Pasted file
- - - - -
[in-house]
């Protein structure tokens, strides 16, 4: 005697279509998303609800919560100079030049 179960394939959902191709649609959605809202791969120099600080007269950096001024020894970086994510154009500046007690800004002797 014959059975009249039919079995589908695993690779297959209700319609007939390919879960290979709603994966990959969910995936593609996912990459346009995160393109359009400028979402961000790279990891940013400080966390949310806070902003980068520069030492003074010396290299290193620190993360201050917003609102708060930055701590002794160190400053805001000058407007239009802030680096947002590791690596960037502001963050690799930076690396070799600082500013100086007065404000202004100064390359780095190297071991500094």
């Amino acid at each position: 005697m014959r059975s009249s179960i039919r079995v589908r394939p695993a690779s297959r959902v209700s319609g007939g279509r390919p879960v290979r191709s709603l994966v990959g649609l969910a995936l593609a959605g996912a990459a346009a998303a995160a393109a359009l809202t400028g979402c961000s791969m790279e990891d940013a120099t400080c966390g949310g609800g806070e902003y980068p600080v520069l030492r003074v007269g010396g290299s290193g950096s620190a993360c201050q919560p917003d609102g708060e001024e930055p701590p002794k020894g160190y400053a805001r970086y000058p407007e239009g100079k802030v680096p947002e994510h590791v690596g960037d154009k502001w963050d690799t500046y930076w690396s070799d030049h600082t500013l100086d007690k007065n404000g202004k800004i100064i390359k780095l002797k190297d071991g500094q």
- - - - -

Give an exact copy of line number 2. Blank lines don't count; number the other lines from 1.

């Protein structure tokens, strides 16, 4: 005697279509998303609800919560100079030049 179960394939959902191709649609959605809202791969120099600080007269950096001024020894970086994510154009500046007690800004002797 014959059975009249039919079995589908695993690779297959209700319609007939390919879960290979709603994966990959969910995936593609996912990459346009995160393109359009400028979402961000790279990891940013400080966390949310806070902003980068520069030492003074010396290299290193620190993360201050917003609102708060930055701590002794160190400053805001000058407007239009802030680096947002590791690596960037502001963050690799930076690396070799600082500013100086007065404000202004100064390359780095190297071991500094």